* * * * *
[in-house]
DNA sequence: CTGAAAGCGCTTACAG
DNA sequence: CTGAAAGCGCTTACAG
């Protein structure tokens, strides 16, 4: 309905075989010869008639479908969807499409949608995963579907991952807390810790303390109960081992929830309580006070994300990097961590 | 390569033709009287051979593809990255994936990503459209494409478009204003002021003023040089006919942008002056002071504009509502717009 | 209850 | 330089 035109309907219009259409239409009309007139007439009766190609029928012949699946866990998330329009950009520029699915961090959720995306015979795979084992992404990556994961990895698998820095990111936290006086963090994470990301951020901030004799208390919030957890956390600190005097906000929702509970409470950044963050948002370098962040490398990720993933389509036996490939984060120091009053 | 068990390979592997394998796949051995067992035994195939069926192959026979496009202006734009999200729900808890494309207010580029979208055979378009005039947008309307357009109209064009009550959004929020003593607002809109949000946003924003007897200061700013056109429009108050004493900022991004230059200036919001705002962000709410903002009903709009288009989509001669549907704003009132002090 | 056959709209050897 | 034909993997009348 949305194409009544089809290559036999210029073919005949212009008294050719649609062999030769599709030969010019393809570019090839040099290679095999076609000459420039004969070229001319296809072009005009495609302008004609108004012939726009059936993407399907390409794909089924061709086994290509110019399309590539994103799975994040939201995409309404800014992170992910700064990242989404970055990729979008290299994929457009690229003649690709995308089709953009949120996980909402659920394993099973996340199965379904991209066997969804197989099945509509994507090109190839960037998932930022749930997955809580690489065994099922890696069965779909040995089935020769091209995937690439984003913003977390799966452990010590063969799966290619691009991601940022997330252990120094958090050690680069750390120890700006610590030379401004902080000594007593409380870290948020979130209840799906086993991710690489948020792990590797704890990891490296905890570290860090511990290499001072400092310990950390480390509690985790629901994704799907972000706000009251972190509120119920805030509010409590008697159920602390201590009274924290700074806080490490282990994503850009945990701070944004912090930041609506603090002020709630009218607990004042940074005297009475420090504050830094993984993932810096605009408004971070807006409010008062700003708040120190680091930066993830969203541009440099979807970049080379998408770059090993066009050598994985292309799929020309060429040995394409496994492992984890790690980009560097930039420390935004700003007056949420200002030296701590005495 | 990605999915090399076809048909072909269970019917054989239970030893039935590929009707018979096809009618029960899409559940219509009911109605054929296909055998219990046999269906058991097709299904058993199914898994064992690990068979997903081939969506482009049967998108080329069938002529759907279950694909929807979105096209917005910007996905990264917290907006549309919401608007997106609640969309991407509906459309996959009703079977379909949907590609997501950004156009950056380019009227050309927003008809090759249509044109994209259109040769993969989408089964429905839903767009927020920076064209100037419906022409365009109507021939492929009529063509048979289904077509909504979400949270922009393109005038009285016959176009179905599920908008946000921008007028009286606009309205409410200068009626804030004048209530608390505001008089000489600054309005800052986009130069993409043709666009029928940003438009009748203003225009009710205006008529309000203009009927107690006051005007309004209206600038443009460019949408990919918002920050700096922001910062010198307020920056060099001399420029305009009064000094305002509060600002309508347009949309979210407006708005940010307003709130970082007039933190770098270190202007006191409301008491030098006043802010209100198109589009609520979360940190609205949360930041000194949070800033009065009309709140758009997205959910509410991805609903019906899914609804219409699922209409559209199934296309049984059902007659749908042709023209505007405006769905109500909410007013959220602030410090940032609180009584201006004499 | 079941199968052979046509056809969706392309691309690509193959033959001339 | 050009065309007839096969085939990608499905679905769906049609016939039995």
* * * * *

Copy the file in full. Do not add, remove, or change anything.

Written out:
[in-house]
DNA sequence: CTGAAAGCGCTTACAG
DNA sequence: CTGAAAGCGCTTACAG
């Protein structure tokens, strides 16, 4: 309905075989010869008639479908969807499409949608995963579907991952807390810790303390109960081992929830309580006070994300990097961590 | 390569033709009287051979593809990255994936990503459209494409478009204003002021003023040089006919942008002056002071504009509502717009 | 209850 | 330089 035109309907219009259409239409009309007139007439009766190609029928012949699946866990998330329009950009520029699915961090959720995306015979795979084992992404990556994961990895698998820095990111936290006086963090994470990301951020901030004799208390919030957890956390600190005097906000929702509970409470950044963050948002370098962040490398990720993933389509036996490939984060120091009053 | 068990390979592997394998796949051995067992035994195939069926192959026979496009202006734009999200729900808890494309207010580029979208055979378009005039947008309307357009109209064009009550959004929020003593607002809109949000946003924003007897200061700013056109429009108050004493900022991004230059200036919001705002962000709410903002009903709009288009989509001669549907704003009132002090 | 056959709209050897 | 034909993997009348 949305194409009544089809290559036999210029073919005949212009008294050719649609062999030769599709030969010019393809570019090839040099290679095999076609000459420039004969070229001319296809072009005009495609302008004609108004012939726009059936993407399907390409794909089924061709086994290509110019399309590539994103799975994040939201995409309404800014992170992910700064990242989404970055990729979008290299994929457009690229003649690709995308089709953009949120996980909402659920394993099973996340199965379904991209066997969804197989099945509509994507090109190839960037998932930022749930997955809580690489065994099922890696069965779909040995089935020769091209995937690439984003913003977390799966452990010590063969799966290619691009991601940022997330252990120094958090050690680069750390120890700006610590030379401004902080000594007593409380870290948020979130209840799906086993991710690489948020792990590797704890990891490296905890570290860090511990290499001072400092310990950390480390509690985790629901994704799907972000706000009251972190509120119920805030509010409590008697159920602390201590009274924290700074806080490490282990994503850009945990701070944004912090930041609506603090002020709630009218607990004042940074005297009475420090504050830094993984993932810096605009408004971070807006409010008062700003708040120190680091930066993830969203541009440099979807970049080379998408770059090993066009050598994985292309799929020309060429040995394409496994492992984890790690980009560097930039420390935004700003007056949420200002030296701590005495 | 990605999915090399076809048909072909269970019917054989239970030893039935590929009707018979096809009618029960899409559940219509009911109605054929296909055998219990046999269906058991097709299904058993199914898994064992690990068979997903081939969506482009049967998108080329069938002529759907279950694909929807979105096209917005910007996905990264917290907006549309919401608007997106609640969309991407509906459309996959009703079977379909949907590609997501950004156009950056380019009227050309927003008809090759249509044109994209259109040769993969989408089964429905839903767009927020920076064209100037419906022409365009109507021939492929009529063509048979289904077509909504979400949270922009393109005038009285016959176009179905599920908008946000921008007028009286606009309205409410200068009626804030004048209530608390505001008089000489600054309005800052986009130069993409043709666009029928940003438009009748203003225009009710205006008529309000203009009927107690006051005007309004209206600038443009460019949408990919918002920050700096922001910062010198307020920056060099001399420029305009009064000094305002509060600002309508347009949309979210407006708005940010307003709130970082007039933190770098270190202007006191409301008491030098006043802010209100198109589009609520979360940190609205949360930041000194949070800033009065009309709140758009997205959910509410991805609903019906899914609804219409699922209409559209199934296309049984059902007659749908042709023209505007405006769905109500909410007013959220602030410090940032609180009584201006004499 | 079941199968052979046509056809969706392309691309690509193959033959001339 | 050009065309007839096969085939990608499905679905769906049609016939039995």